There are lots of other birds with long tails we could talk about, way too many to fit into one episode, but let’s finish with an extinct bird, since that seems to be the theme lately. In May 2020, an ancient bird was described as Kompsornis longicaudus, and it lived 120 million years ago in what is now China. Its name means long-tailed elegant bird. It was bigger than the other birds we’ve talked about today, a little over two feet long, or 70 cm, but a lot of that length was tail.

Kompsornis is only known from a single fossil, but that fossil is amazing. Not only is it almost a complete skeleton, it’s articulated, meaning it was preserved with all the body parts together as they were in life, instead of the bones being jumbled up. That means we know a lot about it, including the fact that unlike other birds of the time, it didn’t appear to have any teeth. It also shows other features seen in modern birds but not always found in ancient birds, including a pronounced keel, which is where wing muscles attach. That indicates it was probably a strong flier. It also had a really long tail, but unlike modern birds its tail was bony like a lizard’s tail although it was covered with feathers.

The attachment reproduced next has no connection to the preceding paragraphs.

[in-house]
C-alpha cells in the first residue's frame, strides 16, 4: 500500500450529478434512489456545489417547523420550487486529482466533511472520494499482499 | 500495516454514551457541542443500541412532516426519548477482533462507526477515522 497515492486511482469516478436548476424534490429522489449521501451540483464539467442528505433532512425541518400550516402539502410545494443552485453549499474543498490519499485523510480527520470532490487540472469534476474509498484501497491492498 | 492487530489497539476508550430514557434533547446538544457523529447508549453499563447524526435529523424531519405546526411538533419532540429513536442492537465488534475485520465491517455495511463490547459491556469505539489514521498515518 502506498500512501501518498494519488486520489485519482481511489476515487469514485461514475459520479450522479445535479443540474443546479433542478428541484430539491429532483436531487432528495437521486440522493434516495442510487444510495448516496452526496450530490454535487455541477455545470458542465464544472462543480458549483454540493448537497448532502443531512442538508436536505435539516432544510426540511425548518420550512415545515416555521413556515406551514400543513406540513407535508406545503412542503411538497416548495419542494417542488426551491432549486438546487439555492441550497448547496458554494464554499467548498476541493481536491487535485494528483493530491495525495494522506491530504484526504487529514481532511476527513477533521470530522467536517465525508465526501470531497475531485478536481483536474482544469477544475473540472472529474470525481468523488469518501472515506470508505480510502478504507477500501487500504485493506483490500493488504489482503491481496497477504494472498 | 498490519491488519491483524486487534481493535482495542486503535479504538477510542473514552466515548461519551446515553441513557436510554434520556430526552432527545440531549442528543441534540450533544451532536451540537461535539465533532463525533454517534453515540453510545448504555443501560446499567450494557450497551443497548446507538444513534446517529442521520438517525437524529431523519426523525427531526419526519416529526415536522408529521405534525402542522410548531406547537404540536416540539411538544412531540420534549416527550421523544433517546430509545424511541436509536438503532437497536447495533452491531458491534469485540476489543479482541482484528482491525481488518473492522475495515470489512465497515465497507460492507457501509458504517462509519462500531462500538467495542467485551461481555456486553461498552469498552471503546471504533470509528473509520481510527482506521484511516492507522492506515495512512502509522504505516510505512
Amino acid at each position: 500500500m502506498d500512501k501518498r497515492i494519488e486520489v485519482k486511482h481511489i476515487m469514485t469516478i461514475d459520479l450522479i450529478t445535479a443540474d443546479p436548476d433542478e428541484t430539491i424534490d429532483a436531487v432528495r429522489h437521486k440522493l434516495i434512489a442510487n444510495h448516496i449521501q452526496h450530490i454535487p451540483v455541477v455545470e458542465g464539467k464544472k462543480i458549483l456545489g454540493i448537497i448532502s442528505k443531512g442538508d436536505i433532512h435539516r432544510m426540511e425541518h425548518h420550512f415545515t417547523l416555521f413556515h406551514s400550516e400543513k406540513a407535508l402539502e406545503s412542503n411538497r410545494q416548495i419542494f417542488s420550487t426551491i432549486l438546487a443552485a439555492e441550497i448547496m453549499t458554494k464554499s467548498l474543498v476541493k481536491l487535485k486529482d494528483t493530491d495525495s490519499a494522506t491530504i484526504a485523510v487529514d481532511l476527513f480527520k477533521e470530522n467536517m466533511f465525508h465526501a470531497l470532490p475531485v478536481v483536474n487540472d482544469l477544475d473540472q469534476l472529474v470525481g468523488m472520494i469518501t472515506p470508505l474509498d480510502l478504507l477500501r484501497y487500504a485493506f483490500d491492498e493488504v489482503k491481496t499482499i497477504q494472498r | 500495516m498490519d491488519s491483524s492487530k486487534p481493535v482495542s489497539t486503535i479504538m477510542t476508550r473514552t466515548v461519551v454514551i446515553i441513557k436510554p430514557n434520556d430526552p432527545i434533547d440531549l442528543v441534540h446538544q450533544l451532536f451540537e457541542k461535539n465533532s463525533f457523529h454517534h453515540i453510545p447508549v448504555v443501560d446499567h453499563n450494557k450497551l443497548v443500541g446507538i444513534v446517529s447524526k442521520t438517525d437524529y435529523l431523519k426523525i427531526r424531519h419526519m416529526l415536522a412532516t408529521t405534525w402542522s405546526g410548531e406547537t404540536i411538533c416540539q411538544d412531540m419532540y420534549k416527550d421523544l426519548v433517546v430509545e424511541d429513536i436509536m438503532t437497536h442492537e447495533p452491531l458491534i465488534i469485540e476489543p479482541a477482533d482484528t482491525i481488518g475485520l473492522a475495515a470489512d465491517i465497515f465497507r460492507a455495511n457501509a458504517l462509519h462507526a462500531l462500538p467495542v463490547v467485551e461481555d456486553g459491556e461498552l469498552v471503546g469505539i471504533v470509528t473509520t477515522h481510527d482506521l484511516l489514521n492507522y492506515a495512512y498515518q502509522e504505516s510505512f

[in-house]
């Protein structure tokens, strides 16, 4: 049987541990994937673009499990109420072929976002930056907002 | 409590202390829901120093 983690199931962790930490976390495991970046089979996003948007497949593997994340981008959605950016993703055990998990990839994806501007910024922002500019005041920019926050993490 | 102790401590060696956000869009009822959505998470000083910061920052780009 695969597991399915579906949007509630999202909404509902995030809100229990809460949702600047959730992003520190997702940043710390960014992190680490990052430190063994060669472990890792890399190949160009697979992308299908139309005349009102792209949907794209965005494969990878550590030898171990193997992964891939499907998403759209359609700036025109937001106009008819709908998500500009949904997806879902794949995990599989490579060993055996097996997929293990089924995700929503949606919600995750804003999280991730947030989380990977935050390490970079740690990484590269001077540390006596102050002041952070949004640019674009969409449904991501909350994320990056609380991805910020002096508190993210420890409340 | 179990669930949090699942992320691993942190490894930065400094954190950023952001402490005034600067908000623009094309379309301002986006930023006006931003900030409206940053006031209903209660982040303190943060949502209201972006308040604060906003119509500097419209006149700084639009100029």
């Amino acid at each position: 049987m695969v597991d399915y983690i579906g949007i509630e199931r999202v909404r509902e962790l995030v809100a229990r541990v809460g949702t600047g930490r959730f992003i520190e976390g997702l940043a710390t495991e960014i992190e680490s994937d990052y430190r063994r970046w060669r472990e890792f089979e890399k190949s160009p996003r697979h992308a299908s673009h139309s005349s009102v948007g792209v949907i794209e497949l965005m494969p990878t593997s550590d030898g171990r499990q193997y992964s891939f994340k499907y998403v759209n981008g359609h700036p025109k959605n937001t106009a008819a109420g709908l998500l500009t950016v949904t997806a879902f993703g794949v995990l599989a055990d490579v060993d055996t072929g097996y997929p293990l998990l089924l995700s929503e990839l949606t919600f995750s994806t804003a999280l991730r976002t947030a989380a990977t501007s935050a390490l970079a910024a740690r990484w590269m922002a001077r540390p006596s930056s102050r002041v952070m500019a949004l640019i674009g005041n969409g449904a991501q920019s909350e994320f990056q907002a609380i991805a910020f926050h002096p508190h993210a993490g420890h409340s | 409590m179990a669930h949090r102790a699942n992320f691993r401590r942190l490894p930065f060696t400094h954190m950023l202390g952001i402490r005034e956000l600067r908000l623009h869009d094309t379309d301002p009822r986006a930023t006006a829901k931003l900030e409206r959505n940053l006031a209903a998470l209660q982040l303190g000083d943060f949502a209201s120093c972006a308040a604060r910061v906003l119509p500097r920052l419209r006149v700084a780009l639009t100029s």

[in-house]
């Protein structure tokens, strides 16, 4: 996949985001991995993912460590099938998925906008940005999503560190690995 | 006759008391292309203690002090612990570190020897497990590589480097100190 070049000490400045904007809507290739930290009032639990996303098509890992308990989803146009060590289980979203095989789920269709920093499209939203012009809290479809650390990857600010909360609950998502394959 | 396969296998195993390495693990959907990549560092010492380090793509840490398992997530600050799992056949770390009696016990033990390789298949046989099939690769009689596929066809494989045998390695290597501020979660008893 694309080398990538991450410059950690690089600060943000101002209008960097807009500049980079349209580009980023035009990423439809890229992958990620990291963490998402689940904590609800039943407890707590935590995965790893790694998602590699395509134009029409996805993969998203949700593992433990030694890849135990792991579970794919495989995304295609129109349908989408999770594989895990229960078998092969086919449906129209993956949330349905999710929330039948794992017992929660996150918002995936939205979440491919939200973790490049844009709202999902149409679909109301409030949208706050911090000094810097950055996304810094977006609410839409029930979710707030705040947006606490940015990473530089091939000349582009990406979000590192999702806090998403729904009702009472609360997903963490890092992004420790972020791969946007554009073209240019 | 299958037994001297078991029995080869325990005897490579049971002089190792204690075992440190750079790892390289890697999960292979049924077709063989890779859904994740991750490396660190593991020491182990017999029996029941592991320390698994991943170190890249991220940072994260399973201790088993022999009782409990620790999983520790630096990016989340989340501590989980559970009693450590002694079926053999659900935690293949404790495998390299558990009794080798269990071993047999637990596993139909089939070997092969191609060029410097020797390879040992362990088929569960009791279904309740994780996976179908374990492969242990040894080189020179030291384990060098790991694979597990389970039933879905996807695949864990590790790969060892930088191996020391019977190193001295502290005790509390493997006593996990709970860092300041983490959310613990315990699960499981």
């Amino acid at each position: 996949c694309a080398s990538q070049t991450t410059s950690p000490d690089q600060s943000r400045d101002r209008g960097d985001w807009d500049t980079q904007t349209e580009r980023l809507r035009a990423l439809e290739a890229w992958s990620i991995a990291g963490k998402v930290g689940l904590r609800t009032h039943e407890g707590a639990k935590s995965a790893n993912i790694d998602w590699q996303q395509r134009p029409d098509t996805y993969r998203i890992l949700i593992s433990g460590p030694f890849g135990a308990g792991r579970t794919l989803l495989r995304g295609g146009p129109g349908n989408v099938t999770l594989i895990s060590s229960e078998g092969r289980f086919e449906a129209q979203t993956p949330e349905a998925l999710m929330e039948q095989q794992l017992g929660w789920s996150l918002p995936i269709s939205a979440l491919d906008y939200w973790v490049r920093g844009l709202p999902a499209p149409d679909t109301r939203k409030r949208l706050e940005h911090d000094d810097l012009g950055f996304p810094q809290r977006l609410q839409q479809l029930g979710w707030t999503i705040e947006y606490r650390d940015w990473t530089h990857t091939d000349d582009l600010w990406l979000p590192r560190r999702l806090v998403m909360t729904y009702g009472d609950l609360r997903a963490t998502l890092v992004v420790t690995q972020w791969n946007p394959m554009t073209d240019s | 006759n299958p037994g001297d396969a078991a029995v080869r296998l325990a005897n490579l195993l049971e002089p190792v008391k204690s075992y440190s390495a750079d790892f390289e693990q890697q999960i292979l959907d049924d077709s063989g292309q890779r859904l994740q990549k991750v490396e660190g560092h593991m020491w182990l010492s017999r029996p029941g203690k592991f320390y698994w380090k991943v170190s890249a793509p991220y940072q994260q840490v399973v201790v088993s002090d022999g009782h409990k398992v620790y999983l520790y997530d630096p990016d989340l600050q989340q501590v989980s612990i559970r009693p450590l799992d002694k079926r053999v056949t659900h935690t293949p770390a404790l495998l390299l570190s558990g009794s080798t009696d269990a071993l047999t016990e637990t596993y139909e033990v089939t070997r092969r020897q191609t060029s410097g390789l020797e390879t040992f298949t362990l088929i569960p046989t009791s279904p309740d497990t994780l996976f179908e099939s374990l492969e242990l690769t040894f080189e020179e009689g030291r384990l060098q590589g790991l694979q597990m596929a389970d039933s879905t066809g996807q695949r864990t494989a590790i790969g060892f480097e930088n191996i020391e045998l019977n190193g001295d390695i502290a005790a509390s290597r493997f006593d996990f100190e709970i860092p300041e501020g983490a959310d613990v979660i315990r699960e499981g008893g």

During their study of Kompsornis, the research team compared it to other birds in the order Jeholornithiformes, which seem to be its closest relations. There were six species known, with Kompsornis making a seventh—except that during the study, the team discovered that one species was a fake! Dalianraptor was also only known from one fossil, and that fossil was of a different bird with the arms of a flightless theropod added in place of its missing wings. Send that fossil to fossil jail!

You can find Strange Animals Podcast at strangeanimalspodcast.blubrry.net. That’s blueberry without any E’s. If you have questions, comments, or suggestions for future episodes, email us at strangeanimalspodcast@gmail.com. If you like the podcast and want to help us out, leave us a rating and review on Apple Podcasts or Podchaser, or just tell a friend. We also have a Patreon at patreon.com/strangeanimalspodcast if you’d like to support us that way.

Thanks for listening!